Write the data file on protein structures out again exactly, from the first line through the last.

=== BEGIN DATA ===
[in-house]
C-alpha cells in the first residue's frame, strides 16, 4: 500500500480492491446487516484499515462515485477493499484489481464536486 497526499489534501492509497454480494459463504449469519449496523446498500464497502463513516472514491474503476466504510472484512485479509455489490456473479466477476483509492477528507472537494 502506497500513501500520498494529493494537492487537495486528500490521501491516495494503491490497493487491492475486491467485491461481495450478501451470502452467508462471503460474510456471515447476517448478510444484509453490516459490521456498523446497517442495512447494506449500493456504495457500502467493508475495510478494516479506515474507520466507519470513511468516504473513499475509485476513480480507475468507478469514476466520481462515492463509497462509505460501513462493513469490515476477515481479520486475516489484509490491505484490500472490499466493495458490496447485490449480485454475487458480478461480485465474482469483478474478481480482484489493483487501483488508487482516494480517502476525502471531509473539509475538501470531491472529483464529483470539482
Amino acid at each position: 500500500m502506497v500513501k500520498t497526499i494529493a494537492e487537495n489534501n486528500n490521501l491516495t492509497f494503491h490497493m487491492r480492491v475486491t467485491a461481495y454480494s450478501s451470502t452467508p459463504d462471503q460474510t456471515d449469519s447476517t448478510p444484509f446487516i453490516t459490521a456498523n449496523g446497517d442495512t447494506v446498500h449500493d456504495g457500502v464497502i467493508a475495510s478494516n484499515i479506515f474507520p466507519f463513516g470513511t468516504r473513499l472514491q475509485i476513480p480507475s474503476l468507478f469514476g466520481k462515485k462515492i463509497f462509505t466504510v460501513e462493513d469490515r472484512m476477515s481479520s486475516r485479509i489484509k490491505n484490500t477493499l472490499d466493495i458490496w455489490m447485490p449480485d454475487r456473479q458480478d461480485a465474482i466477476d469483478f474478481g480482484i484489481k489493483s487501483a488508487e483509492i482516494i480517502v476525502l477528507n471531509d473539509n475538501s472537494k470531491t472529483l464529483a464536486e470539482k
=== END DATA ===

[in-house]
C-alpha cells in the first residue's frame, strides 16, 4: 500500500480492491446487516484499515462515485477493499484489481464536486 497526499489534501492509497454480494459463504449469519449496523446498500464497502463513516472514491474503476466504510472484512485479509455489490456473479466477476483509492477528507472537494 502506497500513501500520498494529493494537492487537495486528500490521501491516495494503491490497493487491492475486491467485491461481495450478501451470502452467508462471503460474510456471515447476517448478510444484509453490516459490521456498523446497517442495512447494506449500493456504495457500502467493508475495510478494516479506515474507520466507519470513511468516504473513499475509485476513480480507475468507478469514476466520481462515492463509497462509505460501513462493513469490515476477515481479520486475516489484509490491505484490500472490499466493495458490496447485490449480485454475487458480478461480485465474482469483478474478481480482484489493483487501483488508487482516494480517502476525502471531509473539509475538501470531491472529483464529483470539482
Amino acid at each position: 500500500m502506497v500513501k500520498t497526499i494529493a494537492e487537495n489534501n486528500n490521501l491516495t492509497f494503491h490497493m487491492r480492491v475486491t467485491a461481495y454480494s450478501s451470502t452467508p459463504d462471503q460474510t456471515d449469519s447476517t448478510p444484509f446487516i453490516t459490521a456498523n449496523g446497517d442495512t447494506v446498500h449500493d456504495g457500502v464497502i467493508a475495510s478494516n484499515i479506515f474507520p466507519f463513516g470513511t468516504r473513499l472514491q475509485i476513480p480507475s474503476l468507478f469514476g466520481k462515485k462515492i463509497f462509505t466504510v460501513e462493513d469490515r472484512m476477515s481479520s486475516r485479509i489484509k490491505n484490500t477493499l472490499d466493495i458490496w455489490m447485490p449480485d454475487r456473479q458480478d461480485a465474482i466477476d469483478f474478481g480482484i484489481k489493483s487501483a488508487e483509492i482516494i480517502v476525502l477528507n471531509d473539509n475538501s472537494k470531491t472529483l464529483a464536486e470539482k